Would you trust a computer with your money? That was the question posed on the cover of The Statist magazine in 1966.
It seems like a silly question now. But don’t forget how enormously times have changed. The same magazine also wondered if it was a good idea to pay workers with cheques. Sure, it saved on the man-hours spent collecting cash from the bank, guarding it, checking it, sorting it and putting it in wage packets.
But, in the UK at least, it came with legal problems: the 1831 Truck Act, designed to prevent payment in scrip, demanded that all workers were paid with the “coin of the realm”. And not all workers were mad for it, as it transferred the work of cash collection from the bank to them.
It would only work, said the Statist, if bank accounts became widely used, adding: “Perhaps the womenfolk will have some influence on this.”
Back to your money and computers. The article was written as 200 financial analysts gathered at a conference in Nordvik, Holland, to discuss the huge computers they had left behind in their offices and the extent to which those machines might be better at picking portfolios than people.
Not everyone was having it: naysayers pointed out that there was no way to program the “attributes of an agile human mind into a computer”.
In the 50-plus years since, the naysayers have comprehensively lost the argument. Almost all investors trust computers with at least some of their savings. A good 40 per cent of US assets are now passively managed and most evidence suggests the agile human mind is not required: after fees, the average passively run fund tends to outperform the average actively-run fund.
You can fiddle around with numbers and regions and find data to blur this a little: active investment works better outside the US and ordinary investors tend to congregate in the better-performing active funds.
But whatever you might think of it, the shift has had huge consequences. It has made investing simple and cheap for many millions of people, and that’s a good thing.
But it also has given immense power to the big passive managers — in the US, one of BlackRock, Vanguard or State Street is the largest single shareholder in the majority of big companies. That might not be so good.
There is also a chance that the rise of passive investing is one of the many factors driving a new bias to inflation globally.
How? Two ways. First, it might reduce competitive pressure in the market. Active investors aim to pick winners. If they want to hold an airline, for example, they will look for the one they think is the best and root for it to outperform others.
Passive investors make no such decision. They will just hold all the airlines in an index and, rather than wanting one to do particularly well, they’ll just want them all to do just fine. That’s not exactly the kind of attitude that encourages the competitive pressures that keep prices down.
But there’s also a second possibility here — passive investing is effectively momentum investing (as things get more expensive the computers automatically buy more of them).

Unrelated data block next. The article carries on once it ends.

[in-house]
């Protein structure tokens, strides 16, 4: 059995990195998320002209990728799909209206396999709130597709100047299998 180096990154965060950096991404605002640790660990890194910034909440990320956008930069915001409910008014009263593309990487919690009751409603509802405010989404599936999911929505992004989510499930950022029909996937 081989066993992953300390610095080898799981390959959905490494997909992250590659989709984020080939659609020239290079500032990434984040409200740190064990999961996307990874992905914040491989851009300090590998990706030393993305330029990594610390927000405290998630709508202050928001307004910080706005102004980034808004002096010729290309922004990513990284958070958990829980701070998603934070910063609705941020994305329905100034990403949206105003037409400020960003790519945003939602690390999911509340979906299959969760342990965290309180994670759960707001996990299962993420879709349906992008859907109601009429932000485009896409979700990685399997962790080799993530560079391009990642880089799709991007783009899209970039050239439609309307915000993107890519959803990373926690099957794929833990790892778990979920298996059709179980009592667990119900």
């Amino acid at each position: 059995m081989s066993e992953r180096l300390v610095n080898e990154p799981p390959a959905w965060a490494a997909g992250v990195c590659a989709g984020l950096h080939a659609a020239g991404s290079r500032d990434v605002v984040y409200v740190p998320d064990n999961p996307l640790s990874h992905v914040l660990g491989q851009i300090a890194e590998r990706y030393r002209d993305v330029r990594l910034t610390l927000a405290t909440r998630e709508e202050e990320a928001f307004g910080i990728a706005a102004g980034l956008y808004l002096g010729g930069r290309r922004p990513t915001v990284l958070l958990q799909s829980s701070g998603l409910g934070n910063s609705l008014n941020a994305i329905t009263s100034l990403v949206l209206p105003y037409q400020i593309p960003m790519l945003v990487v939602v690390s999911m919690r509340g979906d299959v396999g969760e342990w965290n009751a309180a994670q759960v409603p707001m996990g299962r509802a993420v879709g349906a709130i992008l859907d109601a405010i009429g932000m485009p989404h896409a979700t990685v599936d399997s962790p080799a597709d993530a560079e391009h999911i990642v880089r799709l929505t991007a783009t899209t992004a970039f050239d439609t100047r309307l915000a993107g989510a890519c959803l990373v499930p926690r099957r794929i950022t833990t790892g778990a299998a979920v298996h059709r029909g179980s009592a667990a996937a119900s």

This creates an odd dynamic where expensive stocks get more expensive and cheap ones just stay cheap. That matters to value investors (they like to buy low and sell high, not buy low and hold low indefinitely).
But it might also make a difference to prices. In a letter to investors last year, David Einhorn of Greenlight Capital suggested that the low valuations of industrial companies might in themselves be inflationary.
If traditional industrial companies have low valuations, and hence an implicitly high cost of equity, it makes sense for holders of the stock to demand that dividend payouts and share buybacks take priority over capacity expansion: if the market attributes little value to your business, why expand it?
That leads to continued under-investment and, due to lack of new supply, to “sustained higher prices in a number of industries”, wrote Einhorn.
If prices stay high for a long time — so long that even the world’s central banks have to accept that inflation is not “transitory” — that dynamic will change — but it hasn’t yet.
Mining is the classic here — and copper in particular. At the time of Einhorn writing the letter, Greenlight held Canadian miner Teck Resources.
It takes 8-10 years to develop a copper mine, and while there are a couple of new ones coming on in the next few years, supply will be shrinking by mid-decade — and that’s at a time when the demand for the green revolution to move faster and faster is turbocharging demand for copper, and other metals such as lithium.
Expect prices to rise for some time. There is a similar dynamic in US housebuilding, in air freight and all manner of commodities.
There are two messages here. One, that we should buy companies in this situation: the cash they throw off will always be welcome, the remaining active investors in the fund management sector will eventually notice, particularly as the inflation numbers continue to surprise them. And when the tide turns, it will turn fast.
For metals you might look to Amati’s Strategic Metals Fund which covers the theme pretty well. I’ve also chatted to Spencer Adair, co-manager of the Monks Investment Trust (which I hold) along these lines recently: he has invested in aggregates business Martin Marietta for similar reasons.
Finally, don’t forget big oil: there’s a reason the Biden administration has asked China, India and Japan to co-ordinate the release of some of their strategic stockpiles of oil with the US — supply is a bit short.
The second message is less straightforward: perhaps we should not have trusted computers with quite so much of our money. There is still something to be said for the agile human mind.